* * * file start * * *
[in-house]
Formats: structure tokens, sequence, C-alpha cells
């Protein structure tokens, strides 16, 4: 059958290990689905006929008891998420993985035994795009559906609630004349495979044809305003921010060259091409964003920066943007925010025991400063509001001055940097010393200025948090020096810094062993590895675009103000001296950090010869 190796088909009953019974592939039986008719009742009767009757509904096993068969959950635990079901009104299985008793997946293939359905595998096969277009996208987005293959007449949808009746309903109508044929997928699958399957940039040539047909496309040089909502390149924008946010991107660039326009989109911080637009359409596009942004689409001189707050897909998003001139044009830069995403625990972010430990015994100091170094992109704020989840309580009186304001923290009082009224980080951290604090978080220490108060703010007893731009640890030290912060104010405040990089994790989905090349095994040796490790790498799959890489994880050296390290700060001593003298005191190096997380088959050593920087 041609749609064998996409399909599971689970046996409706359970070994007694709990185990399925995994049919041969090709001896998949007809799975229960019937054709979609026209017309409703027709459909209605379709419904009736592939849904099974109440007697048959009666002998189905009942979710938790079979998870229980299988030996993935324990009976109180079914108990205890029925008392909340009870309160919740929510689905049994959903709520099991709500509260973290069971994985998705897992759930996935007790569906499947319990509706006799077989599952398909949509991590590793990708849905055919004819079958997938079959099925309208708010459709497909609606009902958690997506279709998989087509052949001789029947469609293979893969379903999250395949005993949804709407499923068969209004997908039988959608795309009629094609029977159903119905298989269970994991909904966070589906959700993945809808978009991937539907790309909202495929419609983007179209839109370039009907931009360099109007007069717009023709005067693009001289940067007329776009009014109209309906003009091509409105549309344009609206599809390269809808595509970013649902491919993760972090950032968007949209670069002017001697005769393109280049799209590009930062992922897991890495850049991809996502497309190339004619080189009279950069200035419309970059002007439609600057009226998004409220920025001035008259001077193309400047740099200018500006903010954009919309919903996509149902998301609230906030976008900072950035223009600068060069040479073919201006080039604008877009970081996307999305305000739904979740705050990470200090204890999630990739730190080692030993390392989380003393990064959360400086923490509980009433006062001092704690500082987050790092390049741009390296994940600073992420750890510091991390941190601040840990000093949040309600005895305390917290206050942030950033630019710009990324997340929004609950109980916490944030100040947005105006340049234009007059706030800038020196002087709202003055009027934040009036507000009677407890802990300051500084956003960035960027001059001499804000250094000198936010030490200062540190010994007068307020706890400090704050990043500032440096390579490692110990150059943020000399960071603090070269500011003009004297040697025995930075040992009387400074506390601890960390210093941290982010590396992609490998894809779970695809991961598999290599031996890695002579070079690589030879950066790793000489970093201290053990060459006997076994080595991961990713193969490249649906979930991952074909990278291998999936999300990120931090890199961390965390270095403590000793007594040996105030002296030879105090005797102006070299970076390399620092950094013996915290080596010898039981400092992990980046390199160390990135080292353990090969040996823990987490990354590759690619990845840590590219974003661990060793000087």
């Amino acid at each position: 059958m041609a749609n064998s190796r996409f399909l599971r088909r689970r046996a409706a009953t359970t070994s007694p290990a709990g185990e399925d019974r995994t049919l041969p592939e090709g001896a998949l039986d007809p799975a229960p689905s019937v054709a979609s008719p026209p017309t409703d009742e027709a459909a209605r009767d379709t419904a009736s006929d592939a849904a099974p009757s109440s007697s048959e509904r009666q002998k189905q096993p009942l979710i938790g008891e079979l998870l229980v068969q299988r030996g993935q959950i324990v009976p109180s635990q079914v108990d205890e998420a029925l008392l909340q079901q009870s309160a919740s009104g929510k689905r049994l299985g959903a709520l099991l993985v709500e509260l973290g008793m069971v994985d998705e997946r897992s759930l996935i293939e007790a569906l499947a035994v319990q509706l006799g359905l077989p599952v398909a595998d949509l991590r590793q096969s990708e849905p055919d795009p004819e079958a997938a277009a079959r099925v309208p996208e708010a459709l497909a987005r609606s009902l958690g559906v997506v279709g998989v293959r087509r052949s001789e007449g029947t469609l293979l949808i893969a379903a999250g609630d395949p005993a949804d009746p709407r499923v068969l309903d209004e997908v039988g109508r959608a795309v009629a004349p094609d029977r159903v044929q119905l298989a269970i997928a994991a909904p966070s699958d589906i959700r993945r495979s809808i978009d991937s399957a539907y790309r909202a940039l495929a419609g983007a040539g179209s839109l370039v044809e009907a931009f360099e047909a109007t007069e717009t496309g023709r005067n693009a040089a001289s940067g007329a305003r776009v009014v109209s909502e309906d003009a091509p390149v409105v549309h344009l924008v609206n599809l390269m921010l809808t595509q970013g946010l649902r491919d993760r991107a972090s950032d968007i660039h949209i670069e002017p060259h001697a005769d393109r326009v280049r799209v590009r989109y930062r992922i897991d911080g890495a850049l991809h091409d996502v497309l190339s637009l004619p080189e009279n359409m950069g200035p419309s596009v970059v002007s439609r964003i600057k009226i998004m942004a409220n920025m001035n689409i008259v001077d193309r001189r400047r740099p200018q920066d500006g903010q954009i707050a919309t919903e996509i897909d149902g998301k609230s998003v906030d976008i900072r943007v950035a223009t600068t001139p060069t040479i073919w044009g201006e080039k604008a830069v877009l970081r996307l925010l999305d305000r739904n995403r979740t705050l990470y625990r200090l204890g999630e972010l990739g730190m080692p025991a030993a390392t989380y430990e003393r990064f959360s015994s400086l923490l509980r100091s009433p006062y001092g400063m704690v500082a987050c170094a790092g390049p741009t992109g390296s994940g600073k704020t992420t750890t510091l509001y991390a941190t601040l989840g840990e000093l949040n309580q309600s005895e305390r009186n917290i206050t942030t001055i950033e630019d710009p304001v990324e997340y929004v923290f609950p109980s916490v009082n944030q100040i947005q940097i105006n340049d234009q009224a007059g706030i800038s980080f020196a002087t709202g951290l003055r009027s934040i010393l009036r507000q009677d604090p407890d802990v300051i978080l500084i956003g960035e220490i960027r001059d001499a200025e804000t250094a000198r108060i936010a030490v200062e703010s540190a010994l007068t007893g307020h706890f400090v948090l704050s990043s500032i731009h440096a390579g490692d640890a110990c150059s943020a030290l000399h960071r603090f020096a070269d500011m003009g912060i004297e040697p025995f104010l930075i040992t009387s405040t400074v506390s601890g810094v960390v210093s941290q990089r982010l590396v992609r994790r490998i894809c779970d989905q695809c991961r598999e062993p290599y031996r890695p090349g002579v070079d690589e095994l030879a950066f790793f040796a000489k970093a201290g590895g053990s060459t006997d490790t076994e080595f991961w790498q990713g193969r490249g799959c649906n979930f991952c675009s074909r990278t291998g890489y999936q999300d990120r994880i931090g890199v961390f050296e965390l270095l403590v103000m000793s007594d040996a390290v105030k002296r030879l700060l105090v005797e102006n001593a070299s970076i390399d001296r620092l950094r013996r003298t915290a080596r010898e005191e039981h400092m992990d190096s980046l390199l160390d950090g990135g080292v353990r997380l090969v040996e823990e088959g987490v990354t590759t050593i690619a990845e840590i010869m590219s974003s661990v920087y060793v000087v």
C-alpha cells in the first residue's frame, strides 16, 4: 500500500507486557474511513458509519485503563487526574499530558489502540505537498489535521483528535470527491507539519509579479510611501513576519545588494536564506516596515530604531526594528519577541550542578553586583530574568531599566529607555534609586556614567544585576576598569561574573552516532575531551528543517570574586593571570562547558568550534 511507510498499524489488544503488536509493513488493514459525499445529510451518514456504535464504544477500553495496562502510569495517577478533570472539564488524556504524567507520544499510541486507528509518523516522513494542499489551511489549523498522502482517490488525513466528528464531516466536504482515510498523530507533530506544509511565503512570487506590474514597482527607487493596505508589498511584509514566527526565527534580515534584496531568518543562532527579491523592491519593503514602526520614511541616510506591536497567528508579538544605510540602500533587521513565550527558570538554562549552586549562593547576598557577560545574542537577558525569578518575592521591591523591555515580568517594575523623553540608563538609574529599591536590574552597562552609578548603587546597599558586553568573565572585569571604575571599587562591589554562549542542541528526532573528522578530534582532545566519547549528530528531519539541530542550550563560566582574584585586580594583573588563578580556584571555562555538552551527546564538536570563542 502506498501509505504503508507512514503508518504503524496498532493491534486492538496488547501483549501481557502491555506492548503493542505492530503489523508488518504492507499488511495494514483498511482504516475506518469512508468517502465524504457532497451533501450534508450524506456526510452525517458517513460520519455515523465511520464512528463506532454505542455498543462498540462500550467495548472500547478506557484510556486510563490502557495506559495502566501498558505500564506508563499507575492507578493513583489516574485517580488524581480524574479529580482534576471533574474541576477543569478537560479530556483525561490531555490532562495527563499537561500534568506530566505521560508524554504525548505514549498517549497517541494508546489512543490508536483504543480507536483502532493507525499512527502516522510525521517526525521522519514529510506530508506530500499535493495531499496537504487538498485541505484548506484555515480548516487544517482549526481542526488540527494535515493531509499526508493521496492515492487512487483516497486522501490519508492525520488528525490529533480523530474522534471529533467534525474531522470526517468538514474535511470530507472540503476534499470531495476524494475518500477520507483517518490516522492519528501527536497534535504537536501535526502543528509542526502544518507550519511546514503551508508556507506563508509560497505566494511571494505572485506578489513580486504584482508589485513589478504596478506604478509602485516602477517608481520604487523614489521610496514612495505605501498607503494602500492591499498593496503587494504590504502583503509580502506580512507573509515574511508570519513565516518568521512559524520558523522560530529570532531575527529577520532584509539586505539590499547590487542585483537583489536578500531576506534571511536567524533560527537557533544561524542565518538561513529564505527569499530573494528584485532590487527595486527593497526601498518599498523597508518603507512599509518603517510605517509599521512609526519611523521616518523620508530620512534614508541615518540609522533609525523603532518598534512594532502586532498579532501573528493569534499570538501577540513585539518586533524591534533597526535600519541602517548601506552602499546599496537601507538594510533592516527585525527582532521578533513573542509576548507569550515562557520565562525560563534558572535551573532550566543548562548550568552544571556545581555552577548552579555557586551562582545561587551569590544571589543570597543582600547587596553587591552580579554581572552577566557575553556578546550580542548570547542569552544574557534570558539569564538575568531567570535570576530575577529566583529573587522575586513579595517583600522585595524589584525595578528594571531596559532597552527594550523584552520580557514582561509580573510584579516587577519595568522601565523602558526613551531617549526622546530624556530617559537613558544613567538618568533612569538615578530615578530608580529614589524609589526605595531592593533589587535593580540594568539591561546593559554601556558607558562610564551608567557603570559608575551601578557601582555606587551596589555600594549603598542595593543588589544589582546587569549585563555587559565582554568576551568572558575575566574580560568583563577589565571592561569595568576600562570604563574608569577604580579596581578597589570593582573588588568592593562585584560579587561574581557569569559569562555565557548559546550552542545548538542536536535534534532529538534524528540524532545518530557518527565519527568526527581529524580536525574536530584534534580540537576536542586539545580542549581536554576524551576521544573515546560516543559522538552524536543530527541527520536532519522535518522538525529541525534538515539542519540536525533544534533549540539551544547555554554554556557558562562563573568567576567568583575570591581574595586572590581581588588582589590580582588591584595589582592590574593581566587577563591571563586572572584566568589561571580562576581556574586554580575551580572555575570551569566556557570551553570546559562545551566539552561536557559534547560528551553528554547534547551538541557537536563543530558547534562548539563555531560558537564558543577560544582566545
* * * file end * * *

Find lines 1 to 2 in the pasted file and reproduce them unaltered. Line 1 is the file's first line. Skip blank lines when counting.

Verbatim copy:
[in-house]
Formats: structure tokens, sequence, C-alpha cells